Animals and plants have the capability to respond quickly to changes in their surroundings, like a Venus flytrap that snaps shut when touched by a fly.
But mimicking similar actions in soft robots necessitates sensors and intricate mechanics. Scientists have now printed liquid metal circuits onto an individual piece of soft polymer, thereby making an intelligent material that gets curled under mechanical strain or pressure.
The findings of the study have been reported in reporting in the ACS Applied Materials & Interfaces journal.
Soft robots preferably have the tendency to simulate smart and autonomous behaviors that occur in nature, integrating sensing and controlled movement. However, the combination of sensors and the moving parts that react can be unwieldy or would need an external computer.
A single unit design is required that reacts to environmental stimuli, like stretching or mechanical pressure. Liquid metals could be the possible solution, and some scientists have earlier examined their use in soft robots.
These materials help develop thin and flexible circuits in soft materials, and the circuits can quickly generate heat when an electric current is produced, either from an electrical source or from pressure exerted on the circuit.
Upon stretching the soft circuits, there is a drop in the current, which leads to cooling of the material. To create a soft robot featuring independent, intelligent movement, Chao Zhao, Hong Liu, and their collaborators wished to combine liquid metal circuits with liquid crystal elastomers (LCE)–– polymers that can experience huge changes to their shape when cooled or heated.
A nickel-infused gallium-indium alloy was applied onto an LCE and the liquid metal was magnetically moved into lines to develop an unbroken circuit. A silicone sealant that shifts from pink to dark red upon warming maintained the circuit safeguarded and in place. The soft material curled in response to an applied current, with the increase in temperature, and the film became redder as time passed.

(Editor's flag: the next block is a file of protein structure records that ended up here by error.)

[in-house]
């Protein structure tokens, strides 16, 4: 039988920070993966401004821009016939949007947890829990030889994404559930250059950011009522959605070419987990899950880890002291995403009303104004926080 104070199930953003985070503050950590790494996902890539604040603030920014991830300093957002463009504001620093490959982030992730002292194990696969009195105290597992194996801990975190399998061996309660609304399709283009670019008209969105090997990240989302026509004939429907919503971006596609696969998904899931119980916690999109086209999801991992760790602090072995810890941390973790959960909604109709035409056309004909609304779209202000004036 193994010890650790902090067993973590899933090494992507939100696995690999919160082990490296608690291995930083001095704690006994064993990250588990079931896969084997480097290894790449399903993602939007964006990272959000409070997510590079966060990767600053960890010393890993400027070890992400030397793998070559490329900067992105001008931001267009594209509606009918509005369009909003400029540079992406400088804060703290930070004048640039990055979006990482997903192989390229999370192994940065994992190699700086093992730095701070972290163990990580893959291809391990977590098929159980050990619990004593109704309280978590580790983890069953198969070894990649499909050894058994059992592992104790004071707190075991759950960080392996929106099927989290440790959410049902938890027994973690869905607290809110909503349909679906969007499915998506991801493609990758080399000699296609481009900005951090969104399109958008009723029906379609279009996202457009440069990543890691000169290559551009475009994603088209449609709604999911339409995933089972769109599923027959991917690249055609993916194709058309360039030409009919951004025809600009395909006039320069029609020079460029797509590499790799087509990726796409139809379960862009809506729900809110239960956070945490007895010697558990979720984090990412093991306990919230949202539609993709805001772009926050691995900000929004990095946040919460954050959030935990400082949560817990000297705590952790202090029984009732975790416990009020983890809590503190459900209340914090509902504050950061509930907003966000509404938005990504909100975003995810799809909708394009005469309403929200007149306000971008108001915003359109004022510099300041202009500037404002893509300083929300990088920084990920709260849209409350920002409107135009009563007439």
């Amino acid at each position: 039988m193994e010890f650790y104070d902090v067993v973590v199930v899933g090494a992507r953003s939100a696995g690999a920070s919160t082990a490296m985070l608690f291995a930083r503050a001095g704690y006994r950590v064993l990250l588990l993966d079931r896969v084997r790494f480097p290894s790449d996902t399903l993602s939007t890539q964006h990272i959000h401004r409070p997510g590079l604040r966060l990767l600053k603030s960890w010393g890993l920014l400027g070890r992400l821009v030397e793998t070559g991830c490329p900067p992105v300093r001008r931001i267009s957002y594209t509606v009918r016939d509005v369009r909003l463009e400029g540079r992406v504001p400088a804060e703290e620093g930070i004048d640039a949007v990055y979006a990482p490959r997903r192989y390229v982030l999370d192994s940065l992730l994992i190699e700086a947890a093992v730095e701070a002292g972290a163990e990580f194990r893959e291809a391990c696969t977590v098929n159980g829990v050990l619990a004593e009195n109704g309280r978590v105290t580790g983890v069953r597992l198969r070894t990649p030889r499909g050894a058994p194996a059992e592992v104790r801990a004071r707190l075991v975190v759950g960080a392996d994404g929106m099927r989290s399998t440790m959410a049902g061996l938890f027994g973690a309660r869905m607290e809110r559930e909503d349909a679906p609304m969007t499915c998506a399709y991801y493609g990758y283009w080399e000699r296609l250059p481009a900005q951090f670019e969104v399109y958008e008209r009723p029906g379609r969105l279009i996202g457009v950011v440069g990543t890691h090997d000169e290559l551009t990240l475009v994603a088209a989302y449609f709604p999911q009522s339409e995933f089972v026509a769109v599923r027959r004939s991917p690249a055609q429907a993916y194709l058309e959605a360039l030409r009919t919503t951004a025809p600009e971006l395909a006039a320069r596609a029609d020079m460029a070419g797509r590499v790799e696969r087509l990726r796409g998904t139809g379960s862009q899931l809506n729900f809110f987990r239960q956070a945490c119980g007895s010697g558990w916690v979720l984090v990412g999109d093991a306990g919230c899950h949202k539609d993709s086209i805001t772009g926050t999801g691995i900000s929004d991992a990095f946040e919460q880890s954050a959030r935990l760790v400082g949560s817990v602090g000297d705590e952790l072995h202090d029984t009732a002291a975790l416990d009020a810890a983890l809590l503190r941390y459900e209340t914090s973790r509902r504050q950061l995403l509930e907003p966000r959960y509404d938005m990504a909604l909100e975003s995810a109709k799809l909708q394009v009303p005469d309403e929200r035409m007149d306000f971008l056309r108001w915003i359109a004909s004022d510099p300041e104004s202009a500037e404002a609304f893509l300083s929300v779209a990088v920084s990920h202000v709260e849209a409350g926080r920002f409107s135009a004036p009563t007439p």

The material was used to create independent grippers that perceived and reacted to stretching or pressure applied on the circuits. The grippers could grab tiny round objects and drop them when the pressure was discharged or the material was stretched. Lastly, the team made the film into a spiral shape.
The application of pressure to the circuit at the bottom of the spiral made the circuit unfurled with a rotating motion, as there was an increase in the temperature of the spiral. The team states that these pressure- and stretch-sensitive materials could be adapted for use in soft robots that execute locomotion or complex tasks.
The study authors acknowledge financial support from the National Natural Science Foundation of China and the Key Project and Open Research Fund of State Key Laboratory of Bioelectronics, Southeast University.
An intelligent soft material that curls under pressure or expands when stretched - Headline Science
An intelligent soft material can curl under pressure or mechanical strain. Video Credit: American Chemical Society.
Ma, B., et al. (2021) Magnetic Printing of Liquid Metal for Perceptive Soft Actuators with Embodied Intelligence. ACS Applied Materials & Interfaces. doi.org/10.1021/acsami.0c20418.